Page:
According to a new study, a rotator cuff repair surgery can help significantly reduce pain and improve shoulder functions, even after a tear recurrence.
Rotator cuff tears occur due to traumatic events like a fall or wear and tear over a period of time, something that is more common in athletes.
The study, to be presented at the 2009 American Orthopaedic Society of Sports Medicine Specialty Day in Las Vegas, evaluated a group of 15 patients about eight years after they received rotator cuff repair.
"We initially tested the patients at three years after their surgery and found that those with a recurrence of a tear were doing well," says lead author Dr. Christopher Dodson, of the Hospital for Special Surgery in New York City where 839 rotator cuff repairs were preformed last year.
"The study analyzed whether having the original surgery produced any long-term benefits for the patient," he adds.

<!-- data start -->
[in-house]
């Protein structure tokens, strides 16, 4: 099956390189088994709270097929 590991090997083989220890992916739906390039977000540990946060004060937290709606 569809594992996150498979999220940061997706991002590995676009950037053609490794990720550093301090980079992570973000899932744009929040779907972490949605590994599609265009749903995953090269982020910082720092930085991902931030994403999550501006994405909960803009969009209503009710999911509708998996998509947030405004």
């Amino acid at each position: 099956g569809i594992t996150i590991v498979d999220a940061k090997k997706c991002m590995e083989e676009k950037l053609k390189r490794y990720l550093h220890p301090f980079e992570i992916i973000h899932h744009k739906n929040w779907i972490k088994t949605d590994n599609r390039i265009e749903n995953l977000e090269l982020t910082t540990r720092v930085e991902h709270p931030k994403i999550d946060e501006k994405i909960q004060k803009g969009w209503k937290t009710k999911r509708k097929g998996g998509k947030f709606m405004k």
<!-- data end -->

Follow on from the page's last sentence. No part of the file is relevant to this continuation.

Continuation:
At an average of eight years after surgery, 15 patients completed four assessment surveys, of which 11 were re-examined with ultrasound testing.
The researchers observed that those who with recurrent rotator cuff defects were still better off in terms of pain, function, and strength than they were before the rotator cuff was originally repaired.
They also found that the recurrent tears grew in size, but remained painless and did not affect function.
According to them, none of the patients had needed further treatment or surgery, and none experienced any persistent shoulder pain.
"Our obvious concern for patients who have a recurrent rotator cuff defect after surgical repair is that symptoms may recur over time. Our study concluded that the patient will experience long-term benefit from surgery and remain asymptomatic, even if a recurrent defect is present. This is encouraging for both the surgeon and the patient undergoing rotator cuff repair," say the authors.